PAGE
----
Manufacturers are cheering the chip-supply improvement but are not declaring victory yet.
“We are still monitoring it week to week, but up to now basically worldwide, we had no issues running production,” said Joerg Burzer, Mercedes’s head of production and supply-chain management. Supply issues occur “here and there,” he said, “but nothing compared to what it was like last year.”
Even as demand for cars boomed, automakers have had to curtail output as plants globally could not source enough chips critical for increasingly computerized vehicles.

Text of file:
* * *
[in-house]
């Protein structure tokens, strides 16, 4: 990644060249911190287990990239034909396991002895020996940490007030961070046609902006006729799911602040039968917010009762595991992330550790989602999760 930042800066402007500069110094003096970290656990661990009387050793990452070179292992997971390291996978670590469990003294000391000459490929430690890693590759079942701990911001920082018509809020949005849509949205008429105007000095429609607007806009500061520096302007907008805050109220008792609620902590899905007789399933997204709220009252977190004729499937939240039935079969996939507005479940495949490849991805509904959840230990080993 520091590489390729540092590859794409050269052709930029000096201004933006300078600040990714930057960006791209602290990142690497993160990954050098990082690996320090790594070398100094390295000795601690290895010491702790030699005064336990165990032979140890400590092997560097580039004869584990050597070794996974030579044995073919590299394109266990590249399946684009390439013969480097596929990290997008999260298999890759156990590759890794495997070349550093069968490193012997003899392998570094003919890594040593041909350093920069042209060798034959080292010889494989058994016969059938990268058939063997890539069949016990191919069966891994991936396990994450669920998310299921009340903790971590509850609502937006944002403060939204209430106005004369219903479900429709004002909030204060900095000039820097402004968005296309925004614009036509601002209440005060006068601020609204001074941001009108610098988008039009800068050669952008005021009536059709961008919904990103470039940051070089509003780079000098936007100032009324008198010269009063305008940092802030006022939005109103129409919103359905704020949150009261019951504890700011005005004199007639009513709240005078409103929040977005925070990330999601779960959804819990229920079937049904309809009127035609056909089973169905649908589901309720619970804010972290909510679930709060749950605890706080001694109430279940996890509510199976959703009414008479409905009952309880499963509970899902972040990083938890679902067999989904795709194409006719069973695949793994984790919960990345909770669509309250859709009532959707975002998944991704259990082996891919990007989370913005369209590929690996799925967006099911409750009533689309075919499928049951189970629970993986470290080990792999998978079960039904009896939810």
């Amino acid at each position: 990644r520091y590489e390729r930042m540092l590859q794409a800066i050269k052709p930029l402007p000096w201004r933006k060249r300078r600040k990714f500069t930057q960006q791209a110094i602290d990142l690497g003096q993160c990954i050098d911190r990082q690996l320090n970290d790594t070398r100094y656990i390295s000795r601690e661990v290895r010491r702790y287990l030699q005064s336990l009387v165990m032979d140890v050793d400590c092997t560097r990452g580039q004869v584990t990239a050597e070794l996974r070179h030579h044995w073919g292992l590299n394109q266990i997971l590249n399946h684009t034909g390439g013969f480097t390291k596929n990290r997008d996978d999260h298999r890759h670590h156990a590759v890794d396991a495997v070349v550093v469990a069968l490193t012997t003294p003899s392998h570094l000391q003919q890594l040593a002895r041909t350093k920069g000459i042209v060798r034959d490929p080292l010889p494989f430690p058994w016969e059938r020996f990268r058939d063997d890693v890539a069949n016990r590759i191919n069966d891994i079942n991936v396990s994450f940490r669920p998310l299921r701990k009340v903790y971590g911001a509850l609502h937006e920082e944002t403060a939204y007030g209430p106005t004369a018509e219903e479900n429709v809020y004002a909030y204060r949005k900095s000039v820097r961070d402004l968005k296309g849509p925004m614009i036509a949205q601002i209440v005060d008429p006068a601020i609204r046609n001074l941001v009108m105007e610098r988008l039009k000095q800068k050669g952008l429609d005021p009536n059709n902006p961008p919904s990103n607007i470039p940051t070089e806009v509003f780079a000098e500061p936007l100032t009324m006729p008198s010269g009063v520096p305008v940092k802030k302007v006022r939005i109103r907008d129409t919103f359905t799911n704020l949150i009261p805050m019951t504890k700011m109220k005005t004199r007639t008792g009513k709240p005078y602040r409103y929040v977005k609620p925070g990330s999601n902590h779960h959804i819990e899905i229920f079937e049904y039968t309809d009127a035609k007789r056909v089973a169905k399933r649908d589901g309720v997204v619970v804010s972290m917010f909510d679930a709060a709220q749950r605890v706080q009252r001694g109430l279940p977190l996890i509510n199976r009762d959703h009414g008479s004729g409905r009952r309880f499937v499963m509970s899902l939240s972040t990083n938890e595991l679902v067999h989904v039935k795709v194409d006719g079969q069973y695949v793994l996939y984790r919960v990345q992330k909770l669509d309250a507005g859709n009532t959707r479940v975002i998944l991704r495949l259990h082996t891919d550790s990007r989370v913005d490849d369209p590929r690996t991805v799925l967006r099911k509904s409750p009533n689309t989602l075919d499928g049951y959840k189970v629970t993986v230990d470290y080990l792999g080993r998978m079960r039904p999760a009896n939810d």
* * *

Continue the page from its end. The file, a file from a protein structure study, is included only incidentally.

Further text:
The outages have been so severe that global passenger car output has barely shown signs of recovery to pre-pandemic levels.
As the chip supply improves, automakers are working down their order backlogs, and concerns are turning to how consumer demand will hold up amid accelerating inflation and higher interest rates.
Tesla CEO Elon Musk said the automaker needs to cut staff by 10 percent and that he has a “super bad feeling” about the economy, according to Reuters, which cited an internal memo.
But not everyone is as pessimistic as Musk. German automakers’ sentiment improved significantly in May, according to an Ifo Institute survey. The survey showed growing confidence among the automakers that they will be able to raise prices to cope with soaring raw material costs.